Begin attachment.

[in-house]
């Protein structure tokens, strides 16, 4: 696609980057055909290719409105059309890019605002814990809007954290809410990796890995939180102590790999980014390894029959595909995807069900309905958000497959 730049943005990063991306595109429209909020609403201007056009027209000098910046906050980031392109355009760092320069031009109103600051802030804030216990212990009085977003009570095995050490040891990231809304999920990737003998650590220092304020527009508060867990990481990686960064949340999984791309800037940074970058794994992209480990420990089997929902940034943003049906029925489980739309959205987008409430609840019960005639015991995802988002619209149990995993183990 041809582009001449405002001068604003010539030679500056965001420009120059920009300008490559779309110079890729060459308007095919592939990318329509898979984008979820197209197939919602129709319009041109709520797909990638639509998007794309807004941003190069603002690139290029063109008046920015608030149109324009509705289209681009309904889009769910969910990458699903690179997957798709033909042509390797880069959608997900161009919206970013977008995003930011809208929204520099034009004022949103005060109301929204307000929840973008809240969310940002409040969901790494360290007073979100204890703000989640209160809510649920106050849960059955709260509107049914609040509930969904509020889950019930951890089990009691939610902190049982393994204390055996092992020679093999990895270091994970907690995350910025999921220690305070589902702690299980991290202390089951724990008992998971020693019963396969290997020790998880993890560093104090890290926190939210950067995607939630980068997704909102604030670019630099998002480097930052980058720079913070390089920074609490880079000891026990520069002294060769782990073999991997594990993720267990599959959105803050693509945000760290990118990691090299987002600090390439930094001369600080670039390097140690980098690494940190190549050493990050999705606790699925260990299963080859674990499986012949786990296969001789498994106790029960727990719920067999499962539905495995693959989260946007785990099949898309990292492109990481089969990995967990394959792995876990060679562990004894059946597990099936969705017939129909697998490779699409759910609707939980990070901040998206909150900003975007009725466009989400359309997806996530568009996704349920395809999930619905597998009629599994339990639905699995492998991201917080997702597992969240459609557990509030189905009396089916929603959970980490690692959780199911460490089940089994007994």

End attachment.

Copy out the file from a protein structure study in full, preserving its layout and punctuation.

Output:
[in-house]
């Protein structure tokens, strides 16, 4: 696609980057055909290719409105059309890019605002814990809007954290809410990796890995939180102590790999980014390894029959595909995807069900309905958000497959 730049943005990063991306595109429209909020609403201007056009027209000098910046906050980031392109355009760092320069031009109103600051802030804030216990212990009085977003009570095995050490040891990231809304999920990737003998650590220092304020527009508060867990990481990686960064949340999984791309800037940074970058794994992209480990420990089997929902940034943003049906029925489980739309959205987008409430609840019960005639015991995802988002619209149990995993183990 041809582009001449405002001068604003010539030679500056965001420009120059920009300008490559779309110079890729060459308007095919592939990318329509898979984008979820197209197939919602129709319009041109709520797909990638639509998007794309807004941003190069603002690139290029063109008046920015608030149109324009509705289209681009309904889009769910969910990458699903690179997957798709033909042509390797880069959608997900161009919206970013977008995003930011809208929204520099034009004022949103005060109301929204307000929840973008809240969310940002409040969901790494360290007073979100204890703000989640209160809510649920106050849960059955709260509107049914609040509930969904509020889950019930951890089990009691939610902190049982393994204390055996092992020679093999990895270091994970907690995350910025999921220690305070589902702690299980991290202390089951724990008992998971020693019963396969290997020790998880993890560093104090890290926190939210950067995607939630980068997704909102604030670019630099998002480097930052980058720079913070390089920074609490880079000891026990520069002294060769782990073999991997594990993720267990599959959105803050693509945000760290990118990691090299987002600090390439930094001369600080670039390097140690980098690494940190190549050493990050999705606790699925260990299963080859674990499986012949786990296969001789498994106790029960727990719920067999499962539905495995693959989260946007785990099949898309990292492109990481089969990995967990394959792995876990060679562990004894059946597990099936969705017939129909697998490779699409759910609707939980990070901040998206909150900003975007009725466009989400359309997806996530568009996704349920395809999930619905597998009629599994339990639905699995492998991201917080997702597992969240459609557990509030189905009396089916929603959970980490690692959780199911460490089940089994007994």